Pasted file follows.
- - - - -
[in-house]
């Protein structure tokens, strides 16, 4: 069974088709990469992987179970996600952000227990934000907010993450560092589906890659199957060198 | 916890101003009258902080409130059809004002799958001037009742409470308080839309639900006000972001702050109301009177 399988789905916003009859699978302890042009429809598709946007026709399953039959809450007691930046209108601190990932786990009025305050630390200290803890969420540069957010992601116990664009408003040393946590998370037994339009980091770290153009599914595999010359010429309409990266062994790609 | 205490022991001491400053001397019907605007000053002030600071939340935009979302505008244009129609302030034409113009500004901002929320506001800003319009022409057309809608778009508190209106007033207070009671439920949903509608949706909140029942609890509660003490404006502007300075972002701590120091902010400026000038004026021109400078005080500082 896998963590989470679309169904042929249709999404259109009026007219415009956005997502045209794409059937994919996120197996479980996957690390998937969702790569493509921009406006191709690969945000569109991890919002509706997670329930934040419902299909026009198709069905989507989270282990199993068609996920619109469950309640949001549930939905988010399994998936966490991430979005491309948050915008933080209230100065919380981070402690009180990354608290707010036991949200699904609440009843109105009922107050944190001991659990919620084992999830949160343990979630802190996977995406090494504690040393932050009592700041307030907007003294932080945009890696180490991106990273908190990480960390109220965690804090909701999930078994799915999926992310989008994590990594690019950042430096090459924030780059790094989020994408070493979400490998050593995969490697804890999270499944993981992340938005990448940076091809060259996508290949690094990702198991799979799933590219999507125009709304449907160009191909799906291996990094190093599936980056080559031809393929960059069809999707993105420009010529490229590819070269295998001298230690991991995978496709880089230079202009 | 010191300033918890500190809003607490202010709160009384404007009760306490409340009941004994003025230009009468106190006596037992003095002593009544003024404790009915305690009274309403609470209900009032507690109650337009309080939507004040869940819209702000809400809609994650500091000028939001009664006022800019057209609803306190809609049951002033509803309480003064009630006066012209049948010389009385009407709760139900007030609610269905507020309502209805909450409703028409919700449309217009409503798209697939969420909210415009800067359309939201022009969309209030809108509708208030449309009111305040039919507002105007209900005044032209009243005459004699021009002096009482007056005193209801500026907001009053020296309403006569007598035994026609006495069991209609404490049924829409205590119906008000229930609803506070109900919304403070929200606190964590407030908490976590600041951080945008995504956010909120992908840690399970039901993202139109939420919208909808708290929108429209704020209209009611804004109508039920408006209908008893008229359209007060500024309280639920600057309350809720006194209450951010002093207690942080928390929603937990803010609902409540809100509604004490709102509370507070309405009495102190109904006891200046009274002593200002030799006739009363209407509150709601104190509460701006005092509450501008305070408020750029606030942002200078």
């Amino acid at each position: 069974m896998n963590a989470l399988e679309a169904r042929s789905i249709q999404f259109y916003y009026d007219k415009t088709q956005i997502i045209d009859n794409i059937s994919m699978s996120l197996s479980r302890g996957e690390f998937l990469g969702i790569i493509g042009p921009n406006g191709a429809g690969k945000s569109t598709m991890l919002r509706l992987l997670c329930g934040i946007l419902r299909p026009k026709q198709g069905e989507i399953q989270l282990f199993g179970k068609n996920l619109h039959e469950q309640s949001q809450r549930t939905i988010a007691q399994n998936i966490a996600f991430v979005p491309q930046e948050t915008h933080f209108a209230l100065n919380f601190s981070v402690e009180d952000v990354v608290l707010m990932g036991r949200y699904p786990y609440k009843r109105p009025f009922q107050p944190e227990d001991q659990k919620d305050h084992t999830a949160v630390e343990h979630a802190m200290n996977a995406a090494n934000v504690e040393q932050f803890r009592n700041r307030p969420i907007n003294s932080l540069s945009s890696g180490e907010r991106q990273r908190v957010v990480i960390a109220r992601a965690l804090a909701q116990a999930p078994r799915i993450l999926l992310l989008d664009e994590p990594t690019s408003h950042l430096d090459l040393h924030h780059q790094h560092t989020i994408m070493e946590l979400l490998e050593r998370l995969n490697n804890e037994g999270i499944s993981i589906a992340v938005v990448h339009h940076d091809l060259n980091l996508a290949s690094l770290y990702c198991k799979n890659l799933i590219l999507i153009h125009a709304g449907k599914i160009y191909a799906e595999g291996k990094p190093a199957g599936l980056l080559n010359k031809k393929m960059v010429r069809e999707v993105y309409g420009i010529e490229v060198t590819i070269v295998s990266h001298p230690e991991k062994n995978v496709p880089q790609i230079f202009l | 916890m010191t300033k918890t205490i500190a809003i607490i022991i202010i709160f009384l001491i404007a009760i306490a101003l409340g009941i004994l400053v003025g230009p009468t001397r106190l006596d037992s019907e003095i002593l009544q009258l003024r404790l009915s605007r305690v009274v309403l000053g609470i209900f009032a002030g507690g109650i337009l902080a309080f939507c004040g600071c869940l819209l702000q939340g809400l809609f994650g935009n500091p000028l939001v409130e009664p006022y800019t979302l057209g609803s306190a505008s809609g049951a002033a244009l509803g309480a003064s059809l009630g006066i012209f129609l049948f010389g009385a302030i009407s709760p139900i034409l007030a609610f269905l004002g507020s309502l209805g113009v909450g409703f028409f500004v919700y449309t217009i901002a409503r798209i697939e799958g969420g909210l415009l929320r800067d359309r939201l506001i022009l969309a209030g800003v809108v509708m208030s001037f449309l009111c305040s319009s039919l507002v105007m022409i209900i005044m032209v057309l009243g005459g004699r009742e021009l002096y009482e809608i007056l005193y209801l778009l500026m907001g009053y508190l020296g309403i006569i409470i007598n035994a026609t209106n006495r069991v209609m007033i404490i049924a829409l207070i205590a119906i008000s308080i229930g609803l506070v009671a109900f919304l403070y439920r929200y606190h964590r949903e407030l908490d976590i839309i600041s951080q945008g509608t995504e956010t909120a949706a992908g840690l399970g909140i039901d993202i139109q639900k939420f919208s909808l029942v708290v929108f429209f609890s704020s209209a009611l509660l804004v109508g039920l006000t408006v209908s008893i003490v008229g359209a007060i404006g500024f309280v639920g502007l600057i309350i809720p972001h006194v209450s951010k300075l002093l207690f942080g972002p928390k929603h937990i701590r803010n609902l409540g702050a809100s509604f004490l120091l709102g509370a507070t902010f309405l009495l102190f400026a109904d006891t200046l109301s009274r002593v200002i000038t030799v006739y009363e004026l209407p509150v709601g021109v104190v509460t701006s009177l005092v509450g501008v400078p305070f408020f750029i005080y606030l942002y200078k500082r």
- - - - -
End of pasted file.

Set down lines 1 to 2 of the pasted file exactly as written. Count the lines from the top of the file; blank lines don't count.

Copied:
[in-house]
């Protein structure tokens, strides 16, 4: 069974088709990469992987179970996600952000227990934000907010993450560092589906890659199957060198 | 916890101003009258902080409130059809004002799958001037009742409470308080839309639900006000972001702050109301009177 399988789905916003009859699978302890042009429809598709946007026709399953039959809450007691930046209108601190990932786990009025305050630390200290803890969420540069957010992601116990664009408003040393946590998370037994339009980091770290153009599914595999010359010429309409990266062994790609 | 205490022991001491400053001397019907605007000053002030600071939340935009979302505008244009129609302030034409113009500004901002929320506001800003319009022409057309809608778009508190209106007033207070009671439920949903509608949706909140029942609890509660003490404006502007300075972002701590120091902010400026000038004026021109400078005080500082 896998963590989470679309169904042929249709999404259109009026007219415009956005997502045209794409059937994919996120197996479980996957690390998937969702790569493509921009406006191709690969945000569109991890919002509706997670329930934040419902299909026009198709069905989507989270282990199993068609996920619109469950309640949001549930939905988010399994998936966490991430979005491309948050915008933080209230100065919380981070402690009180990354608290707010036991949200699904609440009843109105009922107050944190001991659990919620084992999830949160343990979630802190996977995406090494504690040393932050009592700041307030907007003294932080945009890696180490991106990273908190990480960390109220965690804090909701999930078994799915999926992310989008994590990594690019950042430096090459924030780059790094989020994408070493979400490998050593995969490697804890999270499944993981992340938005990448940076091809060259996508290949690094990702198991799979799933590219999507125009709304449907160009191909799906291996990094190093599936980056080559031809393929960059069809999707993105420009010529490229590819070269295998001298230690991991995978496709880089230079202009 | 010191300033918890500190809003607490202010709160009384404007009760306490409340009941004994003025230009009468106190006596037992003095002593009544003024404790009915305690009274309403609470209900009032507690109650337009309080939507004040869940819209702000809400809609994650500091000028939001009664006022800019057209609803306190809609049951002033509803309480003064009630006066012209049948010389009385009407709760139900007030609610269905507020309502209805909450409703028409919700449309217009409503798209697939969420909210415009800067359309939201022009969309209030809108509708208030449309009111305040039919507002105007209900005044032209009243005459004699021009002096009482007056005193209801500026907001009053020296309403006569007598035994026609006495069991209609404490049924829409205590119906008000229930609803506070109900919304403070929200606190964590407030908490976590600041951080945008995504956010909120992908840690399970039901993202139109939420919208909808708290929108429209704020209209009611804004109508039920408006209908008893008229359209007060500024309280639920600057309350809720006194209450951010002093207690942080928390929603937990803010609902409540809100509604004490709102509370507070309405009495102190109904006891200046009274002593200002030799006739009363209407509150709601104190509460701006005092509450501008305070408020750029606030942002200078």